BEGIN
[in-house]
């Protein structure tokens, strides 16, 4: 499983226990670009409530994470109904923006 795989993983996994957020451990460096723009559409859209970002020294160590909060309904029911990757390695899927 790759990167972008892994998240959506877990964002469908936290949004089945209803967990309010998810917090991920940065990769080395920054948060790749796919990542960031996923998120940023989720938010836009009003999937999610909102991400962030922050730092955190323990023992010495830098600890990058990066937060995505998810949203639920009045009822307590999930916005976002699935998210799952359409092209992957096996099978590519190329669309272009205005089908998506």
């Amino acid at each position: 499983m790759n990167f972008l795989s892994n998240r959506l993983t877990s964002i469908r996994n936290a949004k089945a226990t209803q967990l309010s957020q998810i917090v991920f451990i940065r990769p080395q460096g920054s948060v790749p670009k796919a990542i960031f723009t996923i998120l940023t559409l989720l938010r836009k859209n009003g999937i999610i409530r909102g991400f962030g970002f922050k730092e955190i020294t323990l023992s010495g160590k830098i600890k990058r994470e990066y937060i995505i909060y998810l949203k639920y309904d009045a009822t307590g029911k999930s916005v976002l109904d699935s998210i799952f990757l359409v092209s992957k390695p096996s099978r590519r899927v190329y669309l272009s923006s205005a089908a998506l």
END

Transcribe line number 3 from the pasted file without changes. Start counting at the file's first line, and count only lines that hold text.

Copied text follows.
């Amino acid at each position: 499983m790759n990167f972008l795989s892994n998240r959506l993983t877990s964002i469908r996994n936290a949004k089945a226990t209803q967990l309010s957020q998810i917090v991920f451990i940065r990769p080395q460096g920054s948060v790749p670009k796919a990542i960031f723009t996923i998120l940023t559409l989720l938010r836009k859209n009003g999937i999610i409530r909102g991400f962030g970002f922050k730092e955190i020294t323990l023992s010495g160590k830098i600890k990058r994470e990066y937060i995505i909060y998810l949203k639920y309904d009045a009822t307590g029911k999930s916005v976002l109904d699935s998210i799952f990757l359409v092209s992957k390695p096996s099978r590519r899927v190329y669309l272009s923006s205005a089908a998506l």